A Eulogy for the Mackintosh Building
Such has been the force of my reaction to the news of this second, devastating fire at the Glasgow School of Art, that people have mistakenly assumed I was once a student there. But I’m not an alumni. I’ve spent time in the Mackintosh Building, to take pleasure in it, and to support friends who studied there, but I have far less of a claim to call it home than others. I can’t imagine how students and staff past and present are feeling, when every day since the news of the second fire broke I have woken up, in London, far from the adopted city I love, in tears.
How can a building mean so much not only to those who knew it daily, but to a far larger community? To people who were born in Glasgow, but also to people who come from elsewhere to make it their home?
All those of us who are grieving will have our own reasons and our own memories.Since the news of the fire I have been searching for a way to explain to others, here in London and beyond, what it meant to me.
In a city too often dismissed by those who haven’t visited it and don’t know it, the Mack — its beauty and its international architectural and artistic significance — stood in the background of our minds as proof that they were wrong. It fostered some of the world’s greatest artists, and was dedicated to craft. Its very existence gave legitimacy to the creativity of people who may not have felt supported by other institutions, or other cultural narratives — including many from very modest backgrounds. It said: no matter where you come from, you deserve the best, in even the smallest things. Even your door handles should be beautiful, even your corridors should be adorned with fresh flowers, and here are the niches to set your vases into. Here, you can create the best. It was revered, but it was not a church, or a museum. It was lived in, used, useful. It was a workshop — a place that was fully alive and very much down to the important business of making.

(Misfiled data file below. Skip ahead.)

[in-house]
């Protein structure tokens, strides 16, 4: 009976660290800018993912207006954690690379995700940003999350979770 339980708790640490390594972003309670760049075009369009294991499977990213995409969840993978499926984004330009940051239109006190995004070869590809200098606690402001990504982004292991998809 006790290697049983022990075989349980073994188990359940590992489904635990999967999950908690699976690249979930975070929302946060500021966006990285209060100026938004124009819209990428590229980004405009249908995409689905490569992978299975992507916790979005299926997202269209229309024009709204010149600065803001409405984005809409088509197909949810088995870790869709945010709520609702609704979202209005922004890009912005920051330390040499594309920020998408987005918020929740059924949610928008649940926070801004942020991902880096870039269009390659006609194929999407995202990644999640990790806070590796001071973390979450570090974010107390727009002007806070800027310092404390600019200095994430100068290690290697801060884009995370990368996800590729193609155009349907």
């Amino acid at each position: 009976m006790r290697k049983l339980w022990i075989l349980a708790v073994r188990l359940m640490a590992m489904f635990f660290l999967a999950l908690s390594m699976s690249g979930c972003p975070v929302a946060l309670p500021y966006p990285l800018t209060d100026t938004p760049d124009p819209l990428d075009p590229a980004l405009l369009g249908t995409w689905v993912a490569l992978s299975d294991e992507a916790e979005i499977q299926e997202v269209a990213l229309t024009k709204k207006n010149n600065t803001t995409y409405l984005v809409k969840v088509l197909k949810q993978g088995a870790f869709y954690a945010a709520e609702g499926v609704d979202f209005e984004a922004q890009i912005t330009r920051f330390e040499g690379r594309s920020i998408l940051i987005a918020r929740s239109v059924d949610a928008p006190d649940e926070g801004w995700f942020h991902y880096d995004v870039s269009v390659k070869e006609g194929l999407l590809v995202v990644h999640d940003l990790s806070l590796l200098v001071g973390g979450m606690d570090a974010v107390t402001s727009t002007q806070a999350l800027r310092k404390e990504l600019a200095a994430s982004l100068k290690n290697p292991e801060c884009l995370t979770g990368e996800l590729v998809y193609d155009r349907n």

Glasgow’s current promotional slogan is “People Make Glasgow”. While undeniably true (the friendliness and creativity of people there was one of the first things that struck me on my first visit, 15 years ago) — this has always seemed, to me, a sneaky and rather dangerous abdication of responsibility on behalf of the city fathers and mothers.
Yes, people make a city what it is… but we should not forget that above all, it is our environment — our city — that makes us.
A community is not just people. It is not just a place. Rather, it is the entwined, symbiotic relationship between people and place. It is the ways in which places organise people, and sets them in relation to each other. It is the result of the stories that spaces tell people about who they are, what they deserve, and what they have the right to do and be. It is, in turn, the lives those stories encourage people to live. We ignore the importance of the role played by the spaces we move through and around in shaping our identities — individual and collective — at our peril.
The closest parallels I can find for how the Mack was present in and shaped its community are not other buildings, but intimate, personal things. As someone who did not interact with it daily, for me, it was still always present. Think of a piece of jewellery left to you by someone you loved, which you almost forget you wear, but which your hand reaches for instinctively whenever you need reassurance, inspiration or courage. This structure was a talisman towards which our thoughts tended at just such moments.
The Mackintosh Building called to and gathered people who believed in the transformative power of creativity to do good — to lift spirits, give meaning to lives and give purpose to a city.
To write about it in the past tense is to feel my heart breaking.